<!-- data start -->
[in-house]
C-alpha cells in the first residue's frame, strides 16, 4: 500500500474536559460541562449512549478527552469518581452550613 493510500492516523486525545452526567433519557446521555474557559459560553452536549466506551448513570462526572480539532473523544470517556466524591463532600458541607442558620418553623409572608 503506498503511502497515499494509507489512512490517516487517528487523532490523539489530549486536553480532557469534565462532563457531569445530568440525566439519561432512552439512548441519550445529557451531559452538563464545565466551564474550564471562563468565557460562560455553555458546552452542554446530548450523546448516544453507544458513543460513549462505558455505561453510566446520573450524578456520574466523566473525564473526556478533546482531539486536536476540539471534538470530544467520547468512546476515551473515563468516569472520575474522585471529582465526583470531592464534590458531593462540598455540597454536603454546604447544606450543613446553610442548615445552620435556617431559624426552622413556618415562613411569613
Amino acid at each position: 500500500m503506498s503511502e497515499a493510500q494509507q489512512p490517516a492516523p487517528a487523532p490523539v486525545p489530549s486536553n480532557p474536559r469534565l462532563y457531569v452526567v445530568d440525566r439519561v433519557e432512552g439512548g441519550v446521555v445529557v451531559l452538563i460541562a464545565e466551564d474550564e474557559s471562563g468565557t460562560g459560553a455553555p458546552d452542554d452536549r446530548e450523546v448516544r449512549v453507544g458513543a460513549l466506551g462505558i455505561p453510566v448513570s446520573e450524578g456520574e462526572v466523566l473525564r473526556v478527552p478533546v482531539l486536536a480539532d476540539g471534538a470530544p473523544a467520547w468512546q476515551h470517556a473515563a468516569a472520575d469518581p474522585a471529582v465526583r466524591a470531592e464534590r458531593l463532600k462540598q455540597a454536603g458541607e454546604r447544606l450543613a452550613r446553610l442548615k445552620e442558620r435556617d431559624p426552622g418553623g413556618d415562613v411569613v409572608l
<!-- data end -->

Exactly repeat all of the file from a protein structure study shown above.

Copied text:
[in-house]
C-alpha cells in the first residue's frame, strides 16, 4: 500500500474536559460541562449512549478527552469518581452550613 493510500492516523486525545452526567433519557446521555474557559459560553452536549466506551448513570462526572480539532473523544470517556466524591463532600458541607442558620418553623409572608 503506498503511502497515499494509507489512512490517516487517528487523532490523539489530549486536553480532557469534565462532563457531569445530568440525566439519561432512552439512548441519550445529557451531559452538563464545565466551564474550564471562563468565557460562560455553555458546552452542554446530548450523546448516544453507544458513543460513549462505558455505561453510566446520573450524578456520574466523566473525564473526556478533546482531539486536536476540539471534538470530544467520547468512546476515551473515563468516569472520575474522585471529582465526583470531592464534590458531593462540598455540597454536603454546604447544606450543613446553610442548615445552620435556617431559624426552622413556618415562613411569613
Amino acid at each position: 500500500m503506498s503511502e497515499a493510500q494509507q489512512p490517516a492516523p487517528a487523532p490523539v486525545p489530549s486536553n480532557p474536559r469534565l462532563y457531569v452526567v445530568d440525566r439519561v433519557e432512552g439512548g441519550v446521555v445529557v451531559l452538563i460541562a464545565e466551564d474550564e474557559s471562563g468565557t460562560g459560553a455553555p458546552d452542554d452536549r446530548e450523546v448516544r449512549v453507544g458513543a460513549l466506551g462505558i455505561p453510566v448513570s446520573e450524578g456520574e462526572v466523566l473525564r473526556v478527552p478533546v482531539l486536536a480539532d476540539g471534538a470530544p473523544a467520547w468512546q476515551h470517556a473515563a468516569a472520575d469518581p474522585a471529582v465526583r466524591a470531592e464534590r458531593l463532600k462540598q455540597a454536603g458541607e454546604r447544606l450543613a452550613r446553610l442548615k445552620e442558620r435556617d431559624p426552622g418553623g413556618d415562613v411569613v409572608l